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Rep. Chu Removes Barriers so Students are Ready to Learn

September 28, 2010
Press Release

 Will introduce DIPLOMA Act to promote community-based education

WASHINGTON – On Wednesday, Rep. Judy Chu, D-Calif., will introduce a bill to address social and economic barriers that limit student achievement.  The Developing Innovative Partnerships and Learning Opportunities that Motivate Achievement (DIPLOMA) Act helps states and school districts create community-based solutions to tackle problems like hunger, abuse and poor nutrition while requiring rigorous results to demonstrate continuous improvement.  A recent study from the Education Testing Service showed that more than half of the factors that influence student achievement occur outside the classroom.

"If we don't address the obstacles outside school walls, we'll never turnaround what goes on within them," Chu said.  "The DIPLOMA Act helps communities address problems like poor nutrition and abuse – letting every child reach his or her full potential.  By ensuring we meet the academic, emotional, and social needs of students in California and across the nation, we’ll increase achievement and prepare the next generation of America's workforce."

The DIPLOMA Act would allow states to award grants to local groups that coordinate, integrate and facilitate services aimed at strengthening student achievement.  The services include tutoring, extending learning services, health care and social support.

"I am confident that the community school approach is key to making a real and lasting impact on urban education," said Thomas Brady, the Superintendent of Providence, Rhode Island’s public schools.  "We need a comprehensive system of community partners to support the reform work that we are implementing in Providence Schools.  The DIPLOMA Act is a critical piece of legislation that enables this important work.  When you have community health workers, case managers, afterschool providers and adult educators working with the school faculty and administrators, it all adds to the success of students. The DIPLOMA Act will allow us to further expand and support this valuable work in our city and nation."

The bill contains strong accountability measures, including independent evaluations to measure the results of grant recipients and identify best practices.  It builds on successful community schools efforts already underway in many areas across the nation.

"Our communities have a major role to play in the education of our children, and the DIPLOMA Act affirms that role and responsibility," said Martin Blank, Director of the Coalition for Community Schools and President of the Institute for Educational Leadership. "DIPLOMA offers a clear partnership framework and the incentives for schools and communities to work together to help students succeed. This legislation will bring to scale effective community schools strategies in diverse places including Los Angeles, Cincinnati, Tulsa, Kansas City, New York City, and Portland (OR). The Coalition applauds Congresswoman Chu for her leadership."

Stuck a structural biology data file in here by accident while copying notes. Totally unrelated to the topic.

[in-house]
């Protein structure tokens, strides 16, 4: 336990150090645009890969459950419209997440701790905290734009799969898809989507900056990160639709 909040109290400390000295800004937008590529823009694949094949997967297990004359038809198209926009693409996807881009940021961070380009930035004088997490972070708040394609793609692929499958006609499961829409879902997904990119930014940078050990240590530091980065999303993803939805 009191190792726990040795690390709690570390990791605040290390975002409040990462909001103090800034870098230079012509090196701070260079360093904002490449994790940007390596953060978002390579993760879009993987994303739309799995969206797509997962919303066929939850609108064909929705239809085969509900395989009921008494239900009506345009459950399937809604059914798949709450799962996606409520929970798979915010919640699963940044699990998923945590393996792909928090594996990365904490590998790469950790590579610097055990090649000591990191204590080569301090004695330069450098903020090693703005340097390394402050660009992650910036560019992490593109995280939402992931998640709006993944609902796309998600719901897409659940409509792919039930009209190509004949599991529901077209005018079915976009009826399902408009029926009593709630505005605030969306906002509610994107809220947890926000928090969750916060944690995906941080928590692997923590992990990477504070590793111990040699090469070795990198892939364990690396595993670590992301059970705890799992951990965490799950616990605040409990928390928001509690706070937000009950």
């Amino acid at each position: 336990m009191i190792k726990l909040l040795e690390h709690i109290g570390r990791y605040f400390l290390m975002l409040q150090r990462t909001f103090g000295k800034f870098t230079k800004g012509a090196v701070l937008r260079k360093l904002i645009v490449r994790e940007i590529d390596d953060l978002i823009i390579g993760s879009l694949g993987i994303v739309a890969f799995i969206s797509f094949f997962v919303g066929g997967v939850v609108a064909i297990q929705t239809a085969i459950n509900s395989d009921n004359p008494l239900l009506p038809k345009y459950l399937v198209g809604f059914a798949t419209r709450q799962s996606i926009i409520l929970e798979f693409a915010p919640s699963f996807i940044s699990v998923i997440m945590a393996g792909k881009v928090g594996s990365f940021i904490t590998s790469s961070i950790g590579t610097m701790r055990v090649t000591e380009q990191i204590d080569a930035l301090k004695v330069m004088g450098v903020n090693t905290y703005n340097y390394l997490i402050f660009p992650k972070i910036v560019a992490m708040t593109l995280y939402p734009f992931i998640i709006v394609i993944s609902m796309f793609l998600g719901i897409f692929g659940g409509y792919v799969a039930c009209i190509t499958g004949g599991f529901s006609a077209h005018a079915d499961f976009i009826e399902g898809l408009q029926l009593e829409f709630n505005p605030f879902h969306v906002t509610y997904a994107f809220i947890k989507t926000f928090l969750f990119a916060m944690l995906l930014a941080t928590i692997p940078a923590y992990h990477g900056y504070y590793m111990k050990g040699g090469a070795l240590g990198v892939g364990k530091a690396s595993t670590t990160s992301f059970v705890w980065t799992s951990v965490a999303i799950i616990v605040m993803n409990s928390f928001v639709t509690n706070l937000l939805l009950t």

Specifically, the DIPLOMA Act provides states with funds to:

·         Develop overarching strategic plans to enhance education and other childhood development measures

·         Provide training, technical assistance, and professional development

·         Administer competitive grants to local private/public partnerships

·         Hold grant recipients accountable with results-based, independent evaluations

Local groups, consisting of at least one school district and one external partner organization would compete for funds to:

·         Conduct assets and needs assessments, and create localized strategies for individual communities

·         Coordinate and integrate existing funding streams into their efforts and outreach

·         Provide children and youth with an array of opportunities and services including tutoring and dropout prevention programs, health services and increased numbers of specialized instructional support personnel

Priority for these funds would be given to partnerships comprised of a broad array of stakeholders – school districts, community based organizations, local government, service providers, students, parents, and others who have demonstrated records of effectiveness.

The DIPLOMA Act is endorsed by the American Association of School Administrators (AASA); American Federation of Teachers (AFT); American School Counselor Association (ASCA); Coalition for Community Schools (CCS); Communities in Schools; Council for Exceptional Children; First Focus; National Assembly on School-Based Health Care; National Association of School Psychologists (NASP); National Association of Secondary School Principals (NASSP); National Education Association (NEA); National Summer Learning Association; Public Education Network (PEN); Parent-Teacher Association (PTA); School Social Work Association of America (SSWAA); United Way and Young Men's Christian Association (YMCA)

Representative Judy Chu was elected in July 2009 to the U.S. House of Representatives as the Representative of California’s 32nd District, which includes East Los Angeles and the San Gabriel Valley.  She is a member of the House Judiciary Committee, Government Oversight Committee, and Education and Labor Committee, where the DIPLOMA Act was introduced.

Congresswoman Chu's career in politics spans 24 years.  A lifelong educator, Congresswoman Chu taught community college classes in Los Angeles and East Los Angeles for 20 years. She holds a Ph.D. in psychology and a B.A. in mathematics.